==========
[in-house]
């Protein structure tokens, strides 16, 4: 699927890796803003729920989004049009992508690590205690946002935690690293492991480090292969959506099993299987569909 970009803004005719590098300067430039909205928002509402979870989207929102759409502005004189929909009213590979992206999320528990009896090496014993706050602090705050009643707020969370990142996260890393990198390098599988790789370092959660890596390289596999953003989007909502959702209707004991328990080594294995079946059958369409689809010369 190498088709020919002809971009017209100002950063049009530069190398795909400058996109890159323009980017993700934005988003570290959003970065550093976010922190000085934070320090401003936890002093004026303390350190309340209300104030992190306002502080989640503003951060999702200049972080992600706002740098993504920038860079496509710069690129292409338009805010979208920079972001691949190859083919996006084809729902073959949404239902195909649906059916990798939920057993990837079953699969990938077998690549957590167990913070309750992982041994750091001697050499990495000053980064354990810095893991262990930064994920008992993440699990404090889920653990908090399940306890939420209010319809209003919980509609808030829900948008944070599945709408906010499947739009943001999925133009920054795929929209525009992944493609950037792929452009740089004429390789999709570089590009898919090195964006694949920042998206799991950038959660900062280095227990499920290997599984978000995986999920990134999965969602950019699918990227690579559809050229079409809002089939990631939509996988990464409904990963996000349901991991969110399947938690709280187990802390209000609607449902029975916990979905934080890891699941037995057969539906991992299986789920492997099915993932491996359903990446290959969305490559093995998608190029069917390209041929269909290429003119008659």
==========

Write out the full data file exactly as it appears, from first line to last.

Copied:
[in-house]
């Protein structure tokens, strides 16, 4: 699927890796803003729920989004049009992508690590205690946002935690690293492991480090292969959506099993299987569909 970009803004005719590098300067430039909205928002509402979870989207929102759409502005004189929909009213590979992206999320528990009896090496014993706050602090705050009643707020969370990142996260890393990198390098599988790789370092959660890596390289596999953003989007909502959702209707004991328990080594294995079946059958369409689809010369 190498088709020919002809971009017209100002950063049009530069190398795909400058996109890159323009980017993700934005988003570290959003970065550093976010922190000085934070320090401003936890002093004026303390350190309340209300104030992190306002502080989640503003951060999702200049972080992600706002740098993504920038860079496509710069690129292409338009805010979208920079972001691949190859083919996006084809729902073959949404239902195909649906059916990798939920057993990837079953699969990938077998690549957590167990913070309750992982041994750091001697050499990495000053980064354990810095893991262990930064994920008992993440699990404090889920653990908090399940306890939420209010319809209003919980509609808030829900948008944070599945709408906010499947739009943001999925133009920054795929929209525009992944493609950037792929452009740089004429390789999709570089590009898919090195964006694949920042998206799991950038959660900062280095227990499920290997599984978000995986999920990134999965969602950019699918990227690579559809050229079409809002089939990631939509996988990464409904990963996000349901991991969110399947938690709280187990802390209000609607449902029975916990979905934080890891699941037995057969539906991992299986789920492997099915993932491996359903990446290959969305490559093995998608190029069917390209041929269909290429003119008659």